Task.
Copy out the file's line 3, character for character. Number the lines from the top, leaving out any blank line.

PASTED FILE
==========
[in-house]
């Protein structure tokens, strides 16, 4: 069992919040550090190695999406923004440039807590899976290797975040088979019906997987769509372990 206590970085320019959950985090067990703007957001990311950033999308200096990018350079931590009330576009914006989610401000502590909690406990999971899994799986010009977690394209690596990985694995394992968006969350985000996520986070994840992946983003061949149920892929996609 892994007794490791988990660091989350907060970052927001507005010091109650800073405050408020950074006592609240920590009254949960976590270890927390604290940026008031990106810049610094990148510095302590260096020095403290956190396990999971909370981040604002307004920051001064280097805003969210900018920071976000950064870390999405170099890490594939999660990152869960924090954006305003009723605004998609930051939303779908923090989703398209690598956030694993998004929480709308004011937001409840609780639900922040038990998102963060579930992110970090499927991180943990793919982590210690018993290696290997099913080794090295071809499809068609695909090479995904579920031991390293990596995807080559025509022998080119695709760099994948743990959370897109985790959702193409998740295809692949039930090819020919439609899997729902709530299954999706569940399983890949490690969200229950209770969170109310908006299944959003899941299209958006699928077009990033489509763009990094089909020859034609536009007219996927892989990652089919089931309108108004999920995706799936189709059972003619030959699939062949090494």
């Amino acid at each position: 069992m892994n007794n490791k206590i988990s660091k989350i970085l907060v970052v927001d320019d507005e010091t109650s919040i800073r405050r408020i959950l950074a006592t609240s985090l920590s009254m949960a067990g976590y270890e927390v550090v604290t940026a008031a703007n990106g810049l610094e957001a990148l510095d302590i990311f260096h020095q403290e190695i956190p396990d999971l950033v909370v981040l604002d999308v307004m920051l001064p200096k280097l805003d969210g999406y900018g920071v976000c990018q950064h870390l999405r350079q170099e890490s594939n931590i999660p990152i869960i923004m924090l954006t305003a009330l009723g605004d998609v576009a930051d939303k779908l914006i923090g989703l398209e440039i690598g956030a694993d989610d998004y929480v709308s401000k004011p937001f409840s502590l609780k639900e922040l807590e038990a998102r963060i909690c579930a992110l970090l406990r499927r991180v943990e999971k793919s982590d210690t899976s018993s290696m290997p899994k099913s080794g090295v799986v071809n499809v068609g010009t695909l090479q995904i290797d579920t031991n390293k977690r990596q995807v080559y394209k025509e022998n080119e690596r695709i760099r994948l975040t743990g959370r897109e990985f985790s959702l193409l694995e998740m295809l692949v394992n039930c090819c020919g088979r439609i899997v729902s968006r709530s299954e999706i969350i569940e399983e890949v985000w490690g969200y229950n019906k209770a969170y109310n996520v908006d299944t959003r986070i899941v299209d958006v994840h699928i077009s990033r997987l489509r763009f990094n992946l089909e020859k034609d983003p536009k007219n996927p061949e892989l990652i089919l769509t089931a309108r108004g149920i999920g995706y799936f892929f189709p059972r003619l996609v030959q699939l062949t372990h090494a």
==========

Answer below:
């Amino acid at each position: 069992m892994n007794n490791k206590i988990s660091k989350i970085l907060v970052v927001d320019d507005e010091t109650s919040i800073r405050r408020i959950l950074a006592t609240s985090l920590s009254m949960a067990g976590y270890e927390v550090v604290t940026a008031a703007n990106g810049l610094e957001a990148l510095d302590i990311f260096h020095q403290e190695i956190p396990d999971l950033v909370v981040l604002d999308v307004m920051l001064p200096k280097l805003d969210g999406y900018g920071v976000c990018q950064h870390l999405r350079q170099e890490s594939n931590i999660p990152i869960i923004m924090l954006t305003a009330l009723g605004d998609v576009a930051d939303k779908l914006i923090g989703l398209e440039i690598g956030a694993d989610d998004y929480v709308s401000k004011p937001f409840s502590l609780k639900e922040l807590e038990a998102r963060i909690c579930a992110l970090l406990r499927r991180v943990e999971k793919s982590d210690t899976s018993s290696m290997p899994k099913s080794g090295v799986v071809n499809v068609g010009t695909l090479q995904i290797d579920t031991n390293k977690r990596q995807v080559y394209k025509e022998n080119e690596r695709i760099r994948l975040t743990g959370r897109e990985f985790s959702l193409l694995e998740m295809l692949v394992n039930c090819c020919g088979r439609i899997v729902s968006r709530s299954e999706i969350i569940e399983e890949v985000w490690g969200y229950n019906k209770a969170y109310n996520v908006d299944t959003r986070i899941v299209d958006v994840h699928i077009s990033r997987l489509r763009f990094n992946l089909e020859k034609d983003p536009k007219n996927p061949e892989l990652i089919l769509t089931a309108r108004g149920i999920g995706y799936f892929f189709p059972r003619l996609v030959q699939l062949t372990h090494a």